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Is real estate market returning to normal? Home sales stop downward trend, inventory rises

BusinessIs real estate market returning to normal? Home sales stop downward trend, inventory rises

The Treasure Coast housing market continues to cool and might be returning to normal.

Single-family home sales in August continued to slow down to between 5% and 18% across the three counties compared to the same time last year.

Simultaneously, housing inventory still is significantly higher than it was last year, especially in St. Lucie County, according to market data released Sept. 21.

It’s a good sign after the area experienced critically low levels the past couple years because more inventory could help stabilize prices.

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After the region saw a decrease in its median sale price in July, it started to see an increase in August. Martin County, which experienced a steady decline in prices the past few months, had a big jump of nearly $100,000.

Consistently rising inventory and somewhat steady sales could indicate the Treasure Coast housing market cool-down will continue. Here’s what industry experts predict:

Home sales still slowing down

Closed single-family home sales typically increase this time of year during the summer when it’s easier for families to move, but that hasn’t been the trend. They’re down compared to August 2021 by:

  • 17.6%: Martin
  • 10%: Indian River
  • 5.3%: St. Lucie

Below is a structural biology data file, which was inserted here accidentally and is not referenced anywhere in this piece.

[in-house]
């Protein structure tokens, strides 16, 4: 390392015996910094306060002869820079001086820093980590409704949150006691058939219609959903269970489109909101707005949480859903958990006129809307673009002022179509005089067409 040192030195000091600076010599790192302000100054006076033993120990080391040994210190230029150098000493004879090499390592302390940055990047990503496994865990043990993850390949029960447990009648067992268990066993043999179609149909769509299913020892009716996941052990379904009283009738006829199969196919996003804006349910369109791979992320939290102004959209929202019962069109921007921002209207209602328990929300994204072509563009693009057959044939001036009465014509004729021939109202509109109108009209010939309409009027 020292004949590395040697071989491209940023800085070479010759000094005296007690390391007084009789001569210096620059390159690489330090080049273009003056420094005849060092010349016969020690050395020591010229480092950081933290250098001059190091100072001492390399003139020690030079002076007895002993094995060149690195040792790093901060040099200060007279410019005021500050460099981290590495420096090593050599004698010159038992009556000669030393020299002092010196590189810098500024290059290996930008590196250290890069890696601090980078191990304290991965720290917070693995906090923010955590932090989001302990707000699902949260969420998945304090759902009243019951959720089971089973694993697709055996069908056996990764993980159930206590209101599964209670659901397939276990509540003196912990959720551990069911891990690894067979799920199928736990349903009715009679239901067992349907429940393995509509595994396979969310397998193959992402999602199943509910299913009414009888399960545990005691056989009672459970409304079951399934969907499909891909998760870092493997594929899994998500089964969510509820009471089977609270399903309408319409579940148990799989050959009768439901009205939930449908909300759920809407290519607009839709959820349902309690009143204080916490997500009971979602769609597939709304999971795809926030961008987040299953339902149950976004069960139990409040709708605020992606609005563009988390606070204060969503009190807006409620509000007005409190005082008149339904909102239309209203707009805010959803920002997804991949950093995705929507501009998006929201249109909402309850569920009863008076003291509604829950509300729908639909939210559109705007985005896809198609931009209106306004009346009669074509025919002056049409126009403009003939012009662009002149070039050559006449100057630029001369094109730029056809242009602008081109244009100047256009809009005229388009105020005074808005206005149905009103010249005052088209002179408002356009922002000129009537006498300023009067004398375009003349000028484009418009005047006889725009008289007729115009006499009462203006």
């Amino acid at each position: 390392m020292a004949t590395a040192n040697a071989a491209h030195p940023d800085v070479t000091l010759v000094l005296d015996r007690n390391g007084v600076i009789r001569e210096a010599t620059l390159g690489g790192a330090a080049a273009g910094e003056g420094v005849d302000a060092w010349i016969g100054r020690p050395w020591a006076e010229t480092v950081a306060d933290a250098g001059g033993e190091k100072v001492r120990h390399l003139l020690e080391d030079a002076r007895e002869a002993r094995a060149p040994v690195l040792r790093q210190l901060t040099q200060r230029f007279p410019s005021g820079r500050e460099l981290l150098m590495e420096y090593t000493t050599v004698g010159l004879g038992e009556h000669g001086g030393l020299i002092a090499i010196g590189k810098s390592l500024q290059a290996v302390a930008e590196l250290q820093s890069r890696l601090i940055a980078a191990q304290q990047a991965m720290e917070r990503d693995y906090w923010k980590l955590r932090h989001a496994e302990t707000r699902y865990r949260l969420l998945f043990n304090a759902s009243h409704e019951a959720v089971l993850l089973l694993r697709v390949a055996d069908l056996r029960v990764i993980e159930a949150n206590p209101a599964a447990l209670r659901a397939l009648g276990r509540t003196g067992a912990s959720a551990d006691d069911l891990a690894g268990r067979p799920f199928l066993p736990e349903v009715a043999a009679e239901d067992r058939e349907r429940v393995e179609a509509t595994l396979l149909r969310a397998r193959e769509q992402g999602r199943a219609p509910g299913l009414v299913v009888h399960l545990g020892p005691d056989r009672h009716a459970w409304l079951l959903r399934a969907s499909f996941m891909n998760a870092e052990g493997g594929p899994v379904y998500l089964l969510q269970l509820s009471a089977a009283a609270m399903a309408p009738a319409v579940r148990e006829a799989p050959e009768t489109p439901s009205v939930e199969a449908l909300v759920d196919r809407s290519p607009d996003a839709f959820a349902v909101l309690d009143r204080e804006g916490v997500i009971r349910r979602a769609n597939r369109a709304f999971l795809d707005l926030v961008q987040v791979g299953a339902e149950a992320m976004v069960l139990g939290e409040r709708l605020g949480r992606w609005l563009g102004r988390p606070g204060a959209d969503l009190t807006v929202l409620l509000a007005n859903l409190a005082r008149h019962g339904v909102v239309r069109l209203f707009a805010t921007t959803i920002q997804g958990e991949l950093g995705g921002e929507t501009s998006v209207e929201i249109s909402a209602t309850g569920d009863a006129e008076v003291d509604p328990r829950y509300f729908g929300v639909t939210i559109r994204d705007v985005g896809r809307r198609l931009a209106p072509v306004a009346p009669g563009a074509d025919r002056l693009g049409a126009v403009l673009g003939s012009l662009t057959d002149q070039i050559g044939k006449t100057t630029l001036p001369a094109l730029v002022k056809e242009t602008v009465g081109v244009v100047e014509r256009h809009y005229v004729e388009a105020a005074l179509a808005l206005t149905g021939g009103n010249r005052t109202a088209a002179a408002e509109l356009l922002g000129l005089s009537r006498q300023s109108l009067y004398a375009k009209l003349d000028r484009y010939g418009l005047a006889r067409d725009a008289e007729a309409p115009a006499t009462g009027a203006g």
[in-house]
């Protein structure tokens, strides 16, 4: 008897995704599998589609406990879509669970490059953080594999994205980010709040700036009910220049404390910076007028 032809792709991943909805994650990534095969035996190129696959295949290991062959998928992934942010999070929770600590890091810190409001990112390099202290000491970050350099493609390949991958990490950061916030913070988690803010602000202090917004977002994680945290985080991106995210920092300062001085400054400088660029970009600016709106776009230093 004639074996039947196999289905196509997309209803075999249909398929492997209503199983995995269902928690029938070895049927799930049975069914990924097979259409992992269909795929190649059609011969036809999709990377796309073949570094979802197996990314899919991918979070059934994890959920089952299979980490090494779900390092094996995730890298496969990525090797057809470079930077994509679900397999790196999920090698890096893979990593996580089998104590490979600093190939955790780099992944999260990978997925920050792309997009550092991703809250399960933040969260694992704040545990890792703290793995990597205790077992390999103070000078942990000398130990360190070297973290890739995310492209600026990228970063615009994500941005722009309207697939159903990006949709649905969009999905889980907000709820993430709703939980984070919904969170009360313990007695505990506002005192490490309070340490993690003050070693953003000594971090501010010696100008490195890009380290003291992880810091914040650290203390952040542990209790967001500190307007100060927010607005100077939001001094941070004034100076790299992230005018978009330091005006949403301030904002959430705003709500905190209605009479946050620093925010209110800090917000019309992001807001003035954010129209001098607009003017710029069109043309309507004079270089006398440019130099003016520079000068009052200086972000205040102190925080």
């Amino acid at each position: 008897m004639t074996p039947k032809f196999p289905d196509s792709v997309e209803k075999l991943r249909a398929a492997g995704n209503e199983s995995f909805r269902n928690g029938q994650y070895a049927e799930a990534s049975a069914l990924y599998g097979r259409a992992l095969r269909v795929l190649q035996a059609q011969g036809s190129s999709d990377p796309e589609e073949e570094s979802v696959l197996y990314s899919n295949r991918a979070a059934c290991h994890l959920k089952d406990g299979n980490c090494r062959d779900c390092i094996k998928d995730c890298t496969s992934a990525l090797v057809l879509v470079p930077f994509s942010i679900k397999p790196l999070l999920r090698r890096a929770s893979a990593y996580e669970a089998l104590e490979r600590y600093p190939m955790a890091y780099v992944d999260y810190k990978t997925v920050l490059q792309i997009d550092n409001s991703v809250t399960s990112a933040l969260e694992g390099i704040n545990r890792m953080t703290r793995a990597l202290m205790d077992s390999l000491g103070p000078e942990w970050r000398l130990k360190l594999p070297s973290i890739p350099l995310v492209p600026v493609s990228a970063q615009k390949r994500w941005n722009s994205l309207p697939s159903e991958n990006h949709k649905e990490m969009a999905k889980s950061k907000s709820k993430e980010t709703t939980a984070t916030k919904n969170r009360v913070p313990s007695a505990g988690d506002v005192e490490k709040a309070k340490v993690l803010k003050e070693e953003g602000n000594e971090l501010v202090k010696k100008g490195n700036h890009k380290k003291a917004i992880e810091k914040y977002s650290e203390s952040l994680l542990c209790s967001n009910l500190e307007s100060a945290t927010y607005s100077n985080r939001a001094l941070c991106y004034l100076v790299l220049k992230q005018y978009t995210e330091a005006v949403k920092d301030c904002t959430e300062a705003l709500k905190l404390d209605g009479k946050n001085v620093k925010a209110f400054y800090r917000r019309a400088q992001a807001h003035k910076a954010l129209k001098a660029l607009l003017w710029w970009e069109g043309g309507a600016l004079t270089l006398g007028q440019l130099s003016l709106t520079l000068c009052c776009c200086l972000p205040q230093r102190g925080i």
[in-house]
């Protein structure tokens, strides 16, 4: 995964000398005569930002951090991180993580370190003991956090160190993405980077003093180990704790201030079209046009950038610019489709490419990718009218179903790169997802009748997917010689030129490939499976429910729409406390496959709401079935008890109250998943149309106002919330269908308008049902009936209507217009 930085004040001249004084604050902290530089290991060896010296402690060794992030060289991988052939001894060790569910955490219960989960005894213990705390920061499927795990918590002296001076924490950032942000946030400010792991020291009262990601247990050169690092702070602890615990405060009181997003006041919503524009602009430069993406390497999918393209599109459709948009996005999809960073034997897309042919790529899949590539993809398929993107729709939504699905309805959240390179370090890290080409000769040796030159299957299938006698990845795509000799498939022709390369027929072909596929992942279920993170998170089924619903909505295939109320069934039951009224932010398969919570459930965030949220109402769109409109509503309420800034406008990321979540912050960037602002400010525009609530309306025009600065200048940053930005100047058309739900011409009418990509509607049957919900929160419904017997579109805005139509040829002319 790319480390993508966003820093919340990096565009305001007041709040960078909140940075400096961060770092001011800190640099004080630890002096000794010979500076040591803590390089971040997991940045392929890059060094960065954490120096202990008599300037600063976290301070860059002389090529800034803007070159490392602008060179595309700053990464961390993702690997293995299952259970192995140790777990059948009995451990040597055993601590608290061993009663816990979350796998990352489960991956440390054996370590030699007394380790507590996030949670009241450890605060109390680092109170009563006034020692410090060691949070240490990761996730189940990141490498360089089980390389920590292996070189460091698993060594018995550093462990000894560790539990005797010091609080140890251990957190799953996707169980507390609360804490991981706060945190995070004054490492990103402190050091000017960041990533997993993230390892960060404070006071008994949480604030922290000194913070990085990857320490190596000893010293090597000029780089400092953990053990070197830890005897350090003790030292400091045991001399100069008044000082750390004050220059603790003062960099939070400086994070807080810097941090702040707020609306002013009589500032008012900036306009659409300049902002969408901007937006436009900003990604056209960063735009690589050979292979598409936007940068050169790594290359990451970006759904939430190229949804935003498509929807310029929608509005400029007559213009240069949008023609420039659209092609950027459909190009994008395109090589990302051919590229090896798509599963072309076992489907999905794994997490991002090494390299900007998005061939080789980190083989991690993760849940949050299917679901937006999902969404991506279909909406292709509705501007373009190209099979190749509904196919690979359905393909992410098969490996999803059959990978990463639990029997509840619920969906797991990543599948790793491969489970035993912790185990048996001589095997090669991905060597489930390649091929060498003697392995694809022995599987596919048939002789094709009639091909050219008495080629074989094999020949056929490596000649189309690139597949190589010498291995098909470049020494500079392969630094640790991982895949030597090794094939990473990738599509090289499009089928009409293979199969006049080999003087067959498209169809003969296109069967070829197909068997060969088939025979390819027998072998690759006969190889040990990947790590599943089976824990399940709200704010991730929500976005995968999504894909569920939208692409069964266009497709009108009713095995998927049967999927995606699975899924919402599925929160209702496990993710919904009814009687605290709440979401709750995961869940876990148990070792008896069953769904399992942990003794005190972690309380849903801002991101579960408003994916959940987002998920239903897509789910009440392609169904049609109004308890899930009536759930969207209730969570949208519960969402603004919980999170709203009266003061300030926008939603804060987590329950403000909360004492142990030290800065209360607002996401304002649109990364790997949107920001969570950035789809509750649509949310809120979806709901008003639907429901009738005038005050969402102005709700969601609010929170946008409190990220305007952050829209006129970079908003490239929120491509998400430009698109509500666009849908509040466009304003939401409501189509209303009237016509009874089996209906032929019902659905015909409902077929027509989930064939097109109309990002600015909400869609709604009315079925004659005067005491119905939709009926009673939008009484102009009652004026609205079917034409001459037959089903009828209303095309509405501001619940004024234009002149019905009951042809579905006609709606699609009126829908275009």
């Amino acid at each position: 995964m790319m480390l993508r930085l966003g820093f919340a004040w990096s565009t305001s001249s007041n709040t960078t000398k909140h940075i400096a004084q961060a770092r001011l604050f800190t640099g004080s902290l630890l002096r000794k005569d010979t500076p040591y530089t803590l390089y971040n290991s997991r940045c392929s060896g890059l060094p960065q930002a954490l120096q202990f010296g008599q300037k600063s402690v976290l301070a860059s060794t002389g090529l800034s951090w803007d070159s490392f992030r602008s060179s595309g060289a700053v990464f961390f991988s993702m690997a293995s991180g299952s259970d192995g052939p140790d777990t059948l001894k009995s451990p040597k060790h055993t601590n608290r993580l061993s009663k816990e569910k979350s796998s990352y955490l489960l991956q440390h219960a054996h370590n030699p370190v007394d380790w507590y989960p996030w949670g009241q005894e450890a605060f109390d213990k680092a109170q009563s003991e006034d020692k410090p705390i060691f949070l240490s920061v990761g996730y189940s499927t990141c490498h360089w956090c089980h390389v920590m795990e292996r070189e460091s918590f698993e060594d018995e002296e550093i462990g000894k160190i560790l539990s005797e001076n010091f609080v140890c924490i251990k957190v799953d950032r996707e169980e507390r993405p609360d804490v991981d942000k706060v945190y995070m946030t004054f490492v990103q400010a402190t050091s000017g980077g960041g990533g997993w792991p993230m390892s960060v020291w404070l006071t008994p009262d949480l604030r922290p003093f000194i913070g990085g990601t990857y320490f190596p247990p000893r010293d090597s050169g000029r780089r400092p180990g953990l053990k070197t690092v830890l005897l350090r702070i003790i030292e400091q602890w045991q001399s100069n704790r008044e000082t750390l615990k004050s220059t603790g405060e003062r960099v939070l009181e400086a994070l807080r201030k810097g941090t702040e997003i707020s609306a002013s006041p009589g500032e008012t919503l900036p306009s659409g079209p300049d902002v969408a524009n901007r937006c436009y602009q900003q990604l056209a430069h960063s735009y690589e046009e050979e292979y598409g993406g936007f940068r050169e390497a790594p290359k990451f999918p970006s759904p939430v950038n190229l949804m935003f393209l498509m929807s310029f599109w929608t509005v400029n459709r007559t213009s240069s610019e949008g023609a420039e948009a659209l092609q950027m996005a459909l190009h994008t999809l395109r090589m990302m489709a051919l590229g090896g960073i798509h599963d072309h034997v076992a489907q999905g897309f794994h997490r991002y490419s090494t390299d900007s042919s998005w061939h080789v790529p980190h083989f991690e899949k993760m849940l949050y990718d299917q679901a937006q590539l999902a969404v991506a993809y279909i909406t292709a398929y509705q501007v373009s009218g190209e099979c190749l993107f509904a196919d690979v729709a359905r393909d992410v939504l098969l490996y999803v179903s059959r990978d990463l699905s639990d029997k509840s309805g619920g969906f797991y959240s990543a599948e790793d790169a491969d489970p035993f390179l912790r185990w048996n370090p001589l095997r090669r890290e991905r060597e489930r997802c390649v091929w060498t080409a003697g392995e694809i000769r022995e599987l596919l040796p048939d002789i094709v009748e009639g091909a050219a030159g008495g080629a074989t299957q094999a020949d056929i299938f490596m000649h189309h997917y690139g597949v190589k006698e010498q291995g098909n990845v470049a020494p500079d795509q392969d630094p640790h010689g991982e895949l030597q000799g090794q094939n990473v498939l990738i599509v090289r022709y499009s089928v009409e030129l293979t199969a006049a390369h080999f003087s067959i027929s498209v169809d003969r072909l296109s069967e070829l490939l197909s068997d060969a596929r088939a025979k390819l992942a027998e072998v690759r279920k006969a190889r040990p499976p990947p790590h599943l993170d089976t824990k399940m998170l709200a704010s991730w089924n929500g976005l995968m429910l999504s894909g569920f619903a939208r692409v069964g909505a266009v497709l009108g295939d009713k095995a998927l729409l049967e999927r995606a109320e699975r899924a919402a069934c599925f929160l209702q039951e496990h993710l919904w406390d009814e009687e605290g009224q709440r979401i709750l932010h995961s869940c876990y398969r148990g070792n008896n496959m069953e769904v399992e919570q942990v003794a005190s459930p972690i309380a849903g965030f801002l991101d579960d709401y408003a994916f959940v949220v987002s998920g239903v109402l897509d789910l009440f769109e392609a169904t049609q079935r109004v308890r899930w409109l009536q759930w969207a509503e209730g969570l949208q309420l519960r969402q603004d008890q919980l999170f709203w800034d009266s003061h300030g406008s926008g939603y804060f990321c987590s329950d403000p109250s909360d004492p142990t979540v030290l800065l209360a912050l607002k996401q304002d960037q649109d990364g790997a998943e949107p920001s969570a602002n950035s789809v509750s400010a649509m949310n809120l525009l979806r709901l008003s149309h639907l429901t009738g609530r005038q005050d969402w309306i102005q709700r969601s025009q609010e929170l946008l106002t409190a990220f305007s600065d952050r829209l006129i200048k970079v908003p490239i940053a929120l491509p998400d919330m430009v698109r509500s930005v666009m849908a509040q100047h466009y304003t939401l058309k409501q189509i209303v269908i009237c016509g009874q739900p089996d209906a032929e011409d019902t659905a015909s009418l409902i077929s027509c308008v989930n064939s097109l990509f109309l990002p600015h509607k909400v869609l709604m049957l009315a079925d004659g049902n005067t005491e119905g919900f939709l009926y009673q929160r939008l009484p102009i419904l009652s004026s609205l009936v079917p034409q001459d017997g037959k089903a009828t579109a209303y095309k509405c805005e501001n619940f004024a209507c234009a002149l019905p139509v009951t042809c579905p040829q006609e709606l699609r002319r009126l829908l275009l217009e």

July sales fared even worse, dropping:

  • 46.9%: Martin
  • 24.3%: Indian River
  • 18%: St. Lucie

Higher mortgage rates, less competition and inflation are the reasons experts say home sales have declined in the last few months.

Prices stabilizing, but still high

Median home sale prices aren’t increasing at the same staggering rate seen last year and have been fluctuating this year across the Treasure Coast counties.

While all three counties saw the median home sale price dip from June to July, prices began to rise in Martin and Indian River counties from July to August — a better indication of how prices have increased from the beginning of year:

  • 26.2%: Martin
  • 11.1%: St. Lucie
  • 6.6%: Indian River

One reason prices aren’t escalating as much as last year is that additional inventory is slowing competition, said Gregory Dalessio, Treasure Coast regional vice president for Broward, Palm Beaches & St. Lucie Realtors.

Buyers previously were vying for properties in high demand but low supply — forcing buyers to act quickly and pay top dollar.

In August, the median sale price was:

  • $660,000: Martin
  • $390,000: St. Lucie
  • $379,000: Indian River

Mortgage rates hspanve been stespandily increspansing throughout the yespanr. In Florida, a 30-year fixed mortgage rate was over 6% as of Sept. 22.

That seems low when compared to the 18% to 19% rate in the 1980s, Dalessio said, but it also seems high when compared to the 3% rate at the beginning of this year.

“That’s a very quick change,” Dalessio said, “and that’s what scares people.”